Researchers at the University of Maryland found that people remember information better when presented in virtual environments. Perhaps that was the premise that thin-glass manufacturer Corning Inc. employed when it hosted its “Advanced Windows Virtual Experience” last week.

The company used Spatial.io, a web-based, virtual meeting platform, to announce a new material and manufacturing process for thin-triple insulating glass units (IGUs). Attendees were required to navigate and interact via avatars in a video-game-like format. “I feel like I’m playing a video game at work,” one attendee commented.

Corning Inc. used Spatial.io, a web-based, virtual meeting platform, to announce a new material and manufacturing process for thin-triple insulating glass units (IGUs). Attendees were required to navigate and interact via avatars in a video-game-like format.

The event drew the participation of door and window manufacturer PGT Innovations (PGTI), which partnered with Corning to produce a new breed of thin, laminated glass, and a program for producing thin-triple IGUs.

Dubbed Architectural Technical Glass (ATG), Corning’s new material is touted to replace standard soda lime glass “to enable advanced performance at a lighter weight and a smaller footprint” compared to standard triple-pane IGUs. Paired with the company’s new production line, ATG includes “a family of thin, lightweight glass technologies and process innovations for windows.”

Via these new glass technologies, Corning and PGTI have zeroed in on the potential of a new thin-glass format as a solution for Energy Star 7.0, which is set to take effect in October 2023. According to Corning’s internal analysis using industry software, company officials said that thin-triple IGUs with ATG meet Energy Star requirements in all regions of the U.S.

In 1964, Corning invented the “fusion” process for creating thin glass, revolutionizing the market for thin-panel TVs. They hope to do the same for windows via triple- and quad-pane IGUs using a new 0.5 mm glass for their inner lites. In its presentations, the company looked to dispel many concerns and challenges associated with handling thin glass in production. The product is one-sixth the thickness, and thermal expansion is one-third of what’s found in traditional soda glass, said Erica Lawes, product line manager for the Advanced Windows division.

“By incorporating an ATG thin-triple into your window package and as thermal requirements shift with both Energy Star and local and state standards and regulations, you’re set up with a runway to achieve a U-factor of even 0.17,” Lawes said. At the same time, she touted the fact that room-side low-E coatings aren’t required to achieve such levels of performance. The company also drummed on the differences in weight, bulk and safety factors compared to standard triple-pane IGUs.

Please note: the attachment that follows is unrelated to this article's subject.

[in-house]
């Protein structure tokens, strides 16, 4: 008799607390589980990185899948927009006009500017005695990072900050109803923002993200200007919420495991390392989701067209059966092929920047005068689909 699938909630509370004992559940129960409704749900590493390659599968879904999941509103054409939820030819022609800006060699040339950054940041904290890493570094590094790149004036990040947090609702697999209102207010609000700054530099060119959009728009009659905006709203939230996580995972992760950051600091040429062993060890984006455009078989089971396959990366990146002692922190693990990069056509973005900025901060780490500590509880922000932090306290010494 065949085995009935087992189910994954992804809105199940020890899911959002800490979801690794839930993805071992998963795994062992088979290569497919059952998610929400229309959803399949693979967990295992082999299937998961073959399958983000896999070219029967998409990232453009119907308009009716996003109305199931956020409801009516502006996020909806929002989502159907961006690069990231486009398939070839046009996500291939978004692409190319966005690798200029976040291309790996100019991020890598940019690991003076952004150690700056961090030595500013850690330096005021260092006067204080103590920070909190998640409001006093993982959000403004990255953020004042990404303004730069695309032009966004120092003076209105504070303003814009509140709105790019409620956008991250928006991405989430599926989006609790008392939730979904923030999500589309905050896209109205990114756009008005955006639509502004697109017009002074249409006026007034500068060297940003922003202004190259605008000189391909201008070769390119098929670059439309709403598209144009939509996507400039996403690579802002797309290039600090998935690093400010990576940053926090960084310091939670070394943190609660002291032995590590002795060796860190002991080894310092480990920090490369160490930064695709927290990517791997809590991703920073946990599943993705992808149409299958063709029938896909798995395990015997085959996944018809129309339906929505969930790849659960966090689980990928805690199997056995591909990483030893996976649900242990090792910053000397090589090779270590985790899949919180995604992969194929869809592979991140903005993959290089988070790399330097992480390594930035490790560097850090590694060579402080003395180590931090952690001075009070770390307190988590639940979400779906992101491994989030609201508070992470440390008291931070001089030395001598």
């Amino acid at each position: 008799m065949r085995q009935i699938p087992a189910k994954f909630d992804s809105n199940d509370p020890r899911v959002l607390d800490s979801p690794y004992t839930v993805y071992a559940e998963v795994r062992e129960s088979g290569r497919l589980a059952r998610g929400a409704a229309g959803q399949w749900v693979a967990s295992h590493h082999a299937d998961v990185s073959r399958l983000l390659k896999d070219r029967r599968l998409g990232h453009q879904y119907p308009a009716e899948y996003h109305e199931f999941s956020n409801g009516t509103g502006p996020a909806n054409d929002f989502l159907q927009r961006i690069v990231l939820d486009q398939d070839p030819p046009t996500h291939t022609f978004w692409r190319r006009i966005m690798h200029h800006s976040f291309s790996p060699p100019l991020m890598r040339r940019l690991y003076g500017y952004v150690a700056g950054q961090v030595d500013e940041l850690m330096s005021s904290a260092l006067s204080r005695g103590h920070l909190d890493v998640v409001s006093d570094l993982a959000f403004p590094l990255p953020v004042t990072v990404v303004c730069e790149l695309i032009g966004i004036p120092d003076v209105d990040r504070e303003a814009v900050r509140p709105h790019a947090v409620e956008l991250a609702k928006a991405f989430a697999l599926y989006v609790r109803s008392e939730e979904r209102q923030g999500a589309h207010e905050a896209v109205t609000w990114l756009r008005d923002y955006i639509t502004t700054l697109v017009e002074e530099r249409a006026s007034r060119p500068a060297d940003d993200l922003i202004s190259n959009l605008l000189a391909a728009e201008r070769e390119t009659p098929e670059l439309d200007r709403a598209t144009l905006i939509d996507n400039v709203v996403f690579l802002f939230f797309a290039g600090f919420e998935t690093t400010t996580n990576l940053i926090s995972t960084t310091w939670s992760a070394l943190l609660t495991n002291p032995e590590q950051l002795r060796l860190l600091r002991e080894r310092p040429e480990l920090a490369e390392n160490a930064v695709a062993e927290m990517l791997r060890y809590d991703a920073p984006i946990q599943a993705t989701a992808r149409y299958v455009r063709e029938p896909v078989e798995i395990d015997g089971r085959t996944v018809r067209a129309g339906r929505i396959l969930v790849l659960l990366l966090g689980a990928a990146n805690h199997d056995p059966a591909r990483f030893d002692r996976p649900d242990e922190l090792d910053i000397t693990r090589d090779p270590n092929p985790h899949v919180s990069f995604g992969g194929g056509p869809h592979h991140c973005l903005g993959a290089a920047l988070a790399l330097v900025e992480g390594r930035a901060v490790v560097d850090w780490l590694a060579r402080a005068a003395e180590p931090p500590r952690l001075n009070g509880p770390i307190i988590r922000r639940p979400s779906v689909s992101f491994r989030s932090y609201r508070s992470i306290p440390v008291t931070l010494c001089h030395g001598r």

Regarding cost, Corning reports that its new product’s price is just above that of baseline, double-pane IGUs. According to the company, its new thin-triple ATG is the lowest cost option for meeting and exceeding Energy Star 7.0 requirements, but with a caveat: only when drawing on available rebates and incentives. Sometimes, homeowners can “stack” local, state and federal programs to receive numerous rebates and credits on the same products, said Justin Whitcomb, assistant product line manager for the Advanced Windows division.

In Connecticut, for instance, a state program offers $100 per window for Energy Star-rated products with U-factor ratings of 0.20 or better, Whitcomb added. At the same time, a Wakefield municipal program offers incentives that, combined with state rebates, make products with the company’s thin-triple IGUs less expensive than those with double-pane IGUs and similar performance. The company’s presentation failed to mention whether those same stacked incentives could be applied to products with double-pane IGUs.

While Corning promoted its new thin-triple ATG for performance and cost benefits, director Michelle Engarto addressed concerns associated with handling. Engarto said Corning’s ATG material is 85% more flexible than standard float glass, which she admitted makes production challenging. That admission made the perfect segue to Corning Thin Line, a production lineup the company created for manufacturing thin triples and other IGUs.

While displaying a schematic of Corning Thin Line, Engarto explained how the company’s manufacturing line can be used to produce a “wide variety” of standard IGU products, including double-, triple- and quad-pane IGUs, as well as shapes and thin-triples utilizing ATG. The system includes a dedicated cutting station, washing and an IGU line that loads and processes in a vertical orientation. A cutting cell has been optimized for glass under 1 mm in thickness. ATG is automatically unloaded from carts and transported through wash units designed to prevent breakage. A robotic system then applies spacer materials, followed by a gas filling station.